• James Frisby

The Importance of Training Energy Systems In Athletes

Energy systems are an important aspect to developing athletes from youth to amateur. It is a main component in development and competition but is often neglected. There’s an analogy that I would like to reference in order to better explain the breakdown of our energy systems.

First, we have 3 main stages of energy that we utilize:

Immediate (ATP- Adenosine Triphosphate) - high power, short duration

Short-term (glycolytic) energy - moderate power, short duration

Long-term (oxidative) energy - low power, long duration

Now, let’s talk money! CASH is KING, right? Well so is ATP energy! ATP energy refers to that cash in our wallet or purse. It’s immediate because it’s on hand, within direct access to buy whatever we want on the spot, but once it’s gone it’s gone. As with ATP energy, it’s immediate and high powered, but it’s limited!

The next stage of energy we’ll talk about is the glycolytic or short-term energy. We can relate this stage to our bank account. Though much more easily accessible than it used to be, it still takes a little longer to get access to your money from your bank account. However, hopefully there is a much greater amount of money available…as with your energy!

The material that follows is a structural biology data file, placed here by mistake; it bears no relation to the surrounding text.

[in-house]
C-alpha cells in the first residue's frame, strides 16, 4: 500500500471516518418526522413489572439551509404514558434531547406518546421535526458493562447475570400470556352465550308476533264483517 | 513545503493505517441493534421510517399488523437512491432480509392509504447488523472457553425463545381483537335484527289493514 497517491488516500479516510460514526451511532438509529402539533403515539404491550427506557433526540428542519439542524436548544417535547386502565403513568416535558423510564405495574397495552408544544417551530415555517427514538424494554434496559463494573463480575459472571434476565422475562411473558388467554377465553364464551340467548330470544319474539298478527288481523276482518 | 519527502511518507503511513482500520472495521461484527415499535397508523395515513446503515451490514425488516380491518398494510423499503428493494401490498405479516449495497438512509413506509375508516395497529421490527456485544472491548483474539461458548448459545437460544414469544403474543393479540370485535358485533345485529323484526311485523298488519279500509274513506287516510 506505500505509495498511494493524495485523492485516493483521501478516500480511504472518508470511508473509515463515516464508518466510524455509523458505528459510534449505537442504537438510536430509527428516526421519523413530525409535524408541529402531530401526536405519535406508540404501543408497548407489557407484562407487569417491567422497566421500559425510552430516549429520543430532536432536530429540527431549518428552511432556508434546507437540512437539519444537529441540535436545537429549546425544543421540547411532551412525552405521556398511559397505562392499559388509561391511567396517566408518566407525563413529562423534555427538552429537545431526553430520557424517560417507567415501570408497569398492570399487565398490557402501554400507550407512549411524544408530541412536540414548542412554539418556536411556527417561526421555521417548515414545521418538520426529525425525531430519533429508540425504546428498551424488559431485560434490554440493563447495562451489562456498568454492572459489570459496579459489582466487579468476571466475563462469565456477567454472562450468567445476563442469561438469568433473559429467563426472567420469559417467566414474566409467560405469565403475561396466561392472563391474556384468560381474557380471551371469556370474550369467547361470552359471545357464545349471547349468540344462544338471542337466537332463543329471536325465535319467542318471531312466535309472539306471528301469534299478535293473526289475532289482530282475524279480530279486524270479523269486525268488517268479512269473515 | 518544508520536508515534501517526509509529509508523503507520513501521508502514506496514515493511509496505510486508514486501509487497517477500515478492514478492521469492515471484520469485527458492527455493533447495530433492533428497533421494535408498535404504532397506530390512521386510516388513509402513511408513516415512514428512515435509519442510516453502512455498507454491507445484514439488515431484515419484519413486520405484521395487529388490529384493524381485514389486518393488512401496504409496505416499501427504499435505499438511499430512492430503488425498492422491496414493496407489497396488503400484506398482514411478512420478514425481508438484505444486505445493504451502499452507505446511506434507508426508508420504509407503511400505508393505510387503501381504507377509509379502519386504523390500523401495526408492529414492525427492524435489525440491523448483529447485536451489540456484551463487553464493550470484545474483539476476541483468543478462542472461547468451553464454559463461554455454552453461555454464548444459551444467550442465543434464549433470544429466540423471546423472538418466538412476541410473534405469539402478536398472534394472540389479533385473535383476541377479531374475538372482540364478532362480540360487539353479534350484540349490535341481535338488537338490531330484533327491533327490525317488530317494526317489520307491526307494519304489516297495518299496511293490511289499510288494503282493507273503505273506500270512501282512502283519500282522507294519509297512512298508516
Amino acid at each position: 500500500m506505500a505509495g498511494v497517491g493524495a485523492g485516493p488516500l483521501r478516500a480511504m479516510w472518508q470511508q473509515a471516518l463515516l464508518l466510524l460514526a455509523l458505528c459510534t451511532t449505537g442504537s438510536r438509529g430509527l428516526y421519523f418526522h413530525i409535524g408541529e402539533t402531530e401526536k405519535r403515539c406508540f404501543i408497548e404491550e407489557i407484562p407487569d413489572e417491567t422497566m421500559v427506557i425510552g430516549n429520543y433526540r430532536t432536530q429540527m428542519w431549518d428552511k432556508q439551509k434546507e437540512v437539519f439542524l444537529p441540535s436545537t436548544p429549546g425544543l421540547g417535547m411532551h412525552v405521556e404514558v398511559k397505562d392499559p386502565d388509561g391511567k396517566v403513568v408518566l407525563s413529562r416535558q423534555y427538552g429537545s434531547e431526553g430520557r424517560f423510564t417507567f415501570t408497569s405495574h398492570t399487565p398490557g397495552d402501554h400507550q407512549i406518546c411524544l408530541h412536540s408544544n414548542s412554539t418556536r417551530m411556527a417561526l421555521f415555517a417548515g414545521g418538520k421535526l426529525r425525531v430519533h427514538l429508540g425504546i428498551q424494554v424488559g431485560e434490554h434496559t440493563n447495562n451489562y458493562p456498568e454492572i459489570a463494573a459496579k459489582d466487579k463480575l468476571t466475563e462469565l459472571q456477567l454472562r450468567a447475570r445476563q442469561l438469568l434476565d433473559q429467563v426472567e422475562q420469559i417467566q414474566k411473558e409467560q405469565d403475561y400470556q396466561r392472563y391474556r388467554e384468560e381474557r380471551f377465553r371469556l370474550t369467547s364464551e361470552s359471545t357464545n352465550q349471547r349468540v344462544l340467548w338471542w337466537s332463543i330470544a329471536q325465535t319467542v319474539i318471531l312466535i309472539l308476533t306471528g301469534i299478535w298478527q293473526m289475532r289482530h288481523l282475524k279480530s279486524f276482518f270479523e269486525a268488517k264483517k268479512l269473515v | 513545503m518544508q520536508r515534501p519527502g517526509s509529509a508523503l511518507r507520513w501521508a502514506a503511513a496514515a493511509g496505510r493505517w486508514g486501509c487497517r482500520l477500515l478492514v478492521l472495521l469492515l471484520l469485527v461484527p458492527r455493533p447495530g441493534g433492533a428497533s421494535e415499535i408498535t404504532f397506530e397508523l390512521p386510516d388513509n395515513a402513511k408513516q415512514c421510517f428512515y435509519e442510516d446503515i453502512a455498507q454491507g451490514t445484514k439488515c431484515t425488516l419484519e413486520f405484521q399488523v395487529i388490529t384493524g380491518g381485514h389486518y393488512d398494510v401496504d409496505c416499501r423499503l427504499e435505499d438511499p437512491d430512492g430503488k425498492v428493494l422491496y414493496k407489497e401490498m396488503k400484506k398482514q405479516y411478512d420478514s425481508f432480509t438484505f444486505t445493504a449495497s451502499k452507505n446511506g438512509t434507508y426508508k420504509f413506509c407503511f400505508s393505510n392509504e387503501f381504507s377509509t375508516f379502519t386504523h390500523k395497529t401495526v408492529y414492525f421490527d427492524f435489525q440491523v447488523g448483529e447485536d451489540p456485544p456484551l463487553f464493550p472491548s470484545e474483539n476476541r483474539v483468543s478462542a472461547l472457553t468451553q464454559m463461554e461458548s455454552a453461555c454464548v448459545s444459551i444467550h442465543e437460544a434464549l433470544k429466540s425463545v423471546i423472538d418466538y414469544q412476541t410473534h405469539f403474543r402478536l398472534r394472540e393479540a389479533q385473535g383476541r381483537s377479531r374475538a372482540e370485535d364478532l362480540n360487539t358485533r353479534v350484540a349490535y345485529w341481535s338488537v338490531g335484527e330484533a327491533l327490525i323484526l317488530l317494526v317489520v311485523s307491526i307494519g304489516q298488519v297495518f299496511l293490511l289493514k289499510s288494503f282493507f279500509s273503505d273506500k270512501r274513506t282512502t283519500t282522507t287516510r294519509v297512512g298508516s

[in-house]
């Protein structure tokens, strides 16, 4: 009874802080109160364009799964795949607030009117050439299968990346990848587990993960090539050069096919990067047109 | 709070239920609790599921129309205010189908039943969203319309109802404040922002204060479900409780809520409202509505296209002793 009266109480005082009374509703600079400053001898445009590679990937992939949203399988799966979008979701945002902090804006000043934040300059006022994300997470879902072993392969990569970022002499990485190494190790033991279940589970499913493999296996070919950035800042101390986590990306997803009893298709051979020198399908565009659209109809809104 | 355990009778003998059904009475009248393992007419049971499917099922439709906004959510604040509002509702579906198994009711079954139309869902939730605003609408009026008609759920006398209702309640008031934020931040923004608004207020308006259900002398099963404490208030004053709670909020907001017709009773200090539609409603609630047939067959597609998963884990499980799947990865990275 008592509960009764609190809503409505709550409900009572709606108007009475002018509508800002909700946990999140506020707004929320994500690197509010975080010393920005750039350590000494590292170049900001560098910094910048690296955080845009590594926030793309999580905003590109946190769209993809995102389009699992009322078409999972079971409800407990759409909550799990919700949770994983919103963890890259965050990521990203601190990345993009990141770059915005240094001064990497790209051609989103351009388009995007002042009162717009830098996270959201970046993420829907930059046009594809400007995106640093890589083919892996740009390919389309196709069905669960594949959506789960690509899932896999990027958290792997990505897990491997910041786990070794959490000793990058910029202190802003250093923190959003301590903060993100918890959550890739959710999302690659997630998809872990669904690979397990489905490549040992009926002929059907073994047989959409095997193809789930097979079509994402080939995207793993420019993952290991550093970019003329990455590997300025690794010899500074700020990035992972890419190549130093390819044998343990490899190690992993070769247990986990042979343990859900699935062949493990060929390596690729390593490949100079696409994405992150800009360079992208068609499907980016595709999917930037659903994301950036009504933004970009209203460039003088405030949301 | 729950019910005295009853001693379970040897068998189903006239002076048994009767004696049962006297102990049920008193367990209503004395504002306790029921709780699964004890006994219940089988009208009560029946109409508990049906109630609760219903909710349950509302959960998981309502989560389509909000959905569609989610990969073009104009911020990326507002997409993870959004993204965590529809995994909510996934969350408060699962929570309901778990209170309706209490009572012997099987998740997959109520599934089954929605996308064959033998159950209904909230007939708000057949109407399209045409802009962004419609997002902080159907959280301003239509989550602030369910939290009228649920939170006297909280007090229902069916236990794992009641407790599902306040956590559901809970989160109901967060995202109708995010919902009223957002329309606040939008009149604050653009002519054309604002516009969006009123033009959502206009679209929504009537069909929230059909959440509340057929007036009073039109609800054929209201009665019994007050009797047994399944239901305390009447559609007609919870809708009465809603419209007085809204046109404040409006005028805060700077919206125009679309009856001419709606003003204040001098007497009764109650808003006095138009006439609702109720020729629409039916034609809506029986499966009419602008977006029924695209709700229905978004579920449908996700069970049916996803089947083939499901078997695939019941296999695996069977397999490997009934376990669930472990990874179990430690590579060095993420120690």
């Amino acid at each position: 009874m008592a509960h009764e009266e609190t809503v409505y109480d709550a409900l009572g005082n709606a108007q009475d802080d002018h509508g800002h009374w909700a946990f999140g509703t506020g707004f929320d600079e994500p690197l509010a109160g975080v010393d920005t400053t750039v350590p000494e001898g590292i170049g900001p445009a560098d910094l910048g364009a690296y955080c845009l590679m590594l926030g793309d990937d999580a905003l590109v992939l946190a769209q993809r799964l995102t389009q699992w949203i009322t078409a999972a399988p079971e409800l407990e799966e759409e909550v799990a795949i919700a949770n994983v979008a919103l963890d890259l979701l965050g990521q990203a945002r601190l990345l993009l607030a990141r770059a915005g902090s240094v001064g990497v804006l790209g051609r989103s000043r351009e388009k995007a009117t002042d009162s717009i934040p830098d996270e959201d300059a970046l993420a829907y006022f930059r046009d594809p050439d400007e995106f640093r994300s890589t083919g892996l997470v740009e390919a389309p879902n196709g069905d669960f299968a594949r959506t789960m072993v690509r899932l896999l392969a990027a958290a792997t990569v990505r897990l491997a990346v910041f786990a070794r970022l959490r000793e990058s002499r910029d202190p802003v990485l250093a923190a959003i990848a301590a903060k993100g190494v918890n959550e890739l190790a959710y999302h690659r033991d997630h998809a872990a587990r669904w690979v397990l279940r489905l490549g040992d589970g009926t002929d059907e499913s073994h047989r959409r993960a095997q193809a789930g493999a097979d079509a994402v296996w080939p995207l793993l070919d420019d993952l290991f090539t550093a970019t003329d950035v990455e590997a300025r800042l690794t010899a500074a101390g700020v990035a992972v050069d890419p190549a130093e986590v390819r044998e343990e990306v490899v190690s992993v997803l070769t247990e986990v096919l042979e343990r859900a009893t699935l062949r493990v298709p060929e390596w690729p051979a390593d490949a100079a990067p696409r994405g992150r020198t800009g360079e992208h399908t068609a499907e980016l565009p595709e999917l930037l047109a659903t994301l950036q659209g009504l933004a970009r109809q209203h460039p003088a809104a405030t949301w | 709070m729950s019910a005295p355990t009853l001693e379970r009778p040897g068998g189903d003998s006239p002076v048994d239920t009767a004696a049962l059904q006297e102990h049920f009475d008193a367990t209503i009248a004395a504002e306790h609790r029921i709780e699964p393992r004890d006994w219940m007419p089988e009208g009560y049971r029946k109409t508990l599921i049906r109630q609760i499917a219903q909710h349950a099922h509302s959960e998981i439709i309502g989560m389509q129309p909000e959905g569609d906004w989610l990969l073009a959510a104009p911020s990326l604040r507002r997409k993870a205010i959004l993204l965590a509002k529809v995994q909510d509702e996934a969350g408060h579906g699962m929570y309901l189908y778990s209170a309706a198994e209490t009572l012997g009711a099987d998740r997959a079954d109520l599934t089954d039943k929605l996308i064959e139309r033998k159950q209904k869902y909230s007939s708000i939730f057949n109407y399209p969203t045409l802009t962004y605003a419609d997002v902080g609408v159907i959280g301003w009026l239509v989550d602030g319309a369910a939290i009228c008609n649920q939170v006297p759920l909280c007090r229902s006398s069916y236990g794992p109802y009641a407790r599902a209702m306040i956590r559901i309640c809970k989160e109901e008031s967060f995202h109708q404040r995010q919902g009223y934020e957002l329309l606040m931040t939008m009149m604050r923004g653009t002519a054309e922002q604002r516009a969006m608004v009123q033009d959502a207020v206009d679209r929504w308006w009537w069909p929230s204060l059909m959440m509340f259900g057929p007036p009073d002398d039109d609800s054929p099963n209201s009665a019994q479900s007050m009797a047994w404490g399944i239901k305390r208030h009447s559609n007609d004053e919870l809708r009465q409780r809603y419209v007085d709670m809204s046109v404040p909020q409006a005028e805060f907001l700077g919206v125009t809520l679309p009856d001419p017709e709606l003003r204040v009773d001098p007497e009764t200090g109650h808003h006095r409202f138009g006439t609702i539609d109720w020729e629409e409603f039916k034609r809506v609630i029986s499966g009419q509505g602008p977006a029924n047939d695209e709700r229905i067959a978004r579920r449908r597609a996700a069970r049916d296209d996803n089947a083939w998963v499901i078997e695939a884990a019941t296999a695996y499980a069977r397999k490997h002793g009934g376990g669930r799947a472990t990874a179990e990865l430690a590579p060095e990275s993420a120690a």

And last but certainly not least, is the third stage of energy, the oxidative or long-term energy source. This can be best related to a person’s investments, stocks, bonds or retirement. Again, access to a much greater amount of money, but take a long time to mature. However, setting you up for the long-term just as the energy system.

It’s important to understand these energy systems based on your sport or goals as an athlete. Just think in football or sprinting, athletes require an immediate and high powered source of energy (ATP) but for short periods of time. A down in football is usually no greater than :05 seconds or a 100 yard sprint around :10 to :12 in high school. Short-term (glycolytic) energy becomes dominant in exercise lasting 30 seconds to 2 minutes like a basketball player or wrestler. While the long-term (oxidative) energy system is best used when exerting energy for longer than 5 minutes, such as a distance or cross country runner. However, during a game or competition an athlete could end up utilizing all 3 of these energy systems, which is why it is so important to understand and be able to train them.

Reference:

Reuter, B. (Ed.). (2012). Developing Endurance. National Strength & Conditioning Association.


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